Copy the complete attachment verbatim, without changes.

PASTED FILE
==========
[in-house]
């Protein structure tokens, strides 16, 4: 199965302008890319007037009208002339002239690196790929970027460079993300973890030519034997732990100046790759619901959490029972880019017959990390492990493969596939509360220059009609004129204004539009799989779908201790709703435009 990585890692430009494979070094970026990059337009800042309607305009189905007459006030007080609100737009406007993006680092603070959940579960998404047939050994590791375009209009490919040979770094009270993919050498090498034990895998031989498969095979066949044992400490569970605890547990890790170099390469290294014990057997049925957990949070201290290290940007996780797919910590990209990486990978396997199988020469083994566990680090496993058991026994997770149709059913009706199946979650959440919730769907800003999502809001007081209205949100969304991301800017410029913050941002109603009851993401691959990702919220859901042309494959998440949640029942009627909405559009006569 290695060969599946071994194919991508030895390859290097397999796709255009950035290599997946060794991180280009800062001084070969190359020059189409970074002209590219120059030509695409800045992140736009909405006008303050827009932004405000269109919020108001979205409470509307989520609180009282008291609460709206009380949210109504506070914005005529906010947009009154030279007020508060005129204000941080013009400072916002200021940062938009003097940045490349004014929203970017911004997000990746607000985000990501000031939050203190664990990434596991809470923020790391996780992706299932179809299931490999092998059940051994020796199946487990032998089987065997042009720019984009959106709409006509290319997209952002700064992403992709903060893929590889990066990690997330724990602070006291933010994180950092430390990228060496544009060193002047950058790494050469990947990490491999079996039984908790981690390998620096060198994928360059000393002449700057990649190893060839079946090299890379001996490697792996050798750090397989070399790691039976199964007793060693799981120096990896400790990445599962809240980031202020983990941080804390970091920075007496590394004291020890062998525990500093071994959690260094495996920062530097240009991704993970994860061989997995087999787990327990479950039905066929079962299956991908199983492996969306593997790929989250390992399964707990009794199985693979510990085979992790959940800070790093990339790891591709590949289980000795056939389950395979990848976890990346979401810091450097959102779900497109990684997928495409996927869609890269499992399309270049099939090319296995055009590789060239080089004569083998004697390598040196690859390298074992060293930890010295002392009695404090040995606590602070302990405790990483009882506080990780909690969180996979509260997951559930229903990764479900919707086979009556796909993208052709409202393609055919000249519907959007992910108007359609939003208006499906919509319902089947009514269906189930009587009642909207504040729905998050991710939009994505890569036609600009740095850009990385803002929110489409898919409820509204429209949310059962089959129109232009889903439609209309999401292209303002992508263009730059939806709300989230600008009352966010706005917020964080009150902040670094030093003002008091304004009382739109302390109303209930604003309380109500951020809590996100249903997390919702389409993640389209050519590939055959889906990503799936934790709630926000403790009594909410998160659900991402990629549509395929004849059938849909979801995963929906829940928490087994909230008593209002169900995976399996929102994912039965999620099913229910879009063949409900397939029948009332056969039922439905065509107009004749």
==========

[in-house]
């Protein structure tokens, strides 16, 4: 199965302008890319007037009208002339002239690196790929970027460079993300973890030519034997732990100046790759619901959490029972880019017959990390492990493969596939509360220059009609004129204004539009799989779908201790709703435009 990585890692430009494979070094970026990059337009800042309607305009189905007459006030007080609100737009406007993006680092603070959940579960998404047939050994590791375009209009490919040979770094009270993919050498090498034990895998031989498969095979066949044992400490569970605890547990890790170099390469290294014990057997049925957990949070201290290290940007996780797919910590990209990486990978396997199988020469083994566990680090496993058991026994997770149709059913009706199946979650959440919730769907800003999502809001007081209205949100969304991301800017410029913050941002109603009851993401691959990702919220859901042309494959998440949640029942009627909405559009006569 290695060969599946071994194919991508030895390859290097397999796709255009950035290599997946060794991180280009800062001084070969190359020059189409970074002209590219120059030509695409800045992140736009909405006008303050827009932004405000269109919020108001979205409470509307989520609180009282008291609460709206009380949210109504506070914005005529906010947009009154030279007020508060005129204000941080013009400072916002200021940062938009003097940045490349004014929203970017911004997000990746607000985000990501000031939050203190664990990434596991809470923020790391996780992706299932179809299931490999092998059940051994020796199946487990032998089987065997042009720019984009959106709409006509290319997209952002700064992403992709903060893929590889990066990690997330724990602070006291933010994180950092430390990228060496544009060193002047950058790494050469990947990490491999079996039984908790981690390998620096060198994928360059000393002449700057990649190893060839079946090299890379001996490697792996050798750090397989070399790691039976199964007793060693799981120096990896400790990445599962809240980031202020983990941080804390970091920075007496590394004291020890062998525990500093071994959690260094495996920062530097240009991704993970994860061989997995087999787990327990479950039905066929079962299956991908199983492996969306593997790929989250390992399964707990009794199985693979510990085979992790959940800070790093990339790891591709590949289980000795056939389950395979990848976890990346979401810091450097959102779900497109990684997928495409996927869609890269499992399309270049099939090319296995055009590789060239080089004569083998004697390598040196690859390298074992060293930890010295002392009695404090040995606590602070302990405790990483009882506080990780909690969180996979509260997951559930229903990764479900919707086979009556796909993208052709409202393609055919000249519907959007992910108007359609939003208006499906919509319902089947009514269906189930009587009642909207504040729905998050991710939009994505890569036609600009740095850009990385803002929110489409898919409820509204429209949310059962089959129109232009889903439609209309999401292209303002992508263009730059939806709300989230600008009352966010706005917020964080009150902040670094030093003002008091304004009382739109302390109303209930604003309380109500951020809590996100249903997390919702389409993640389209050519590939055959889906990503799936934790709630926000403790009594909410998160659900991402990629549509395929004849059938849909979801995963929906829940928490087994909230008593209002169900995976399996929102994912039965999620099913229910879009063949409900397939029948009332056969039922439905065509107009004749």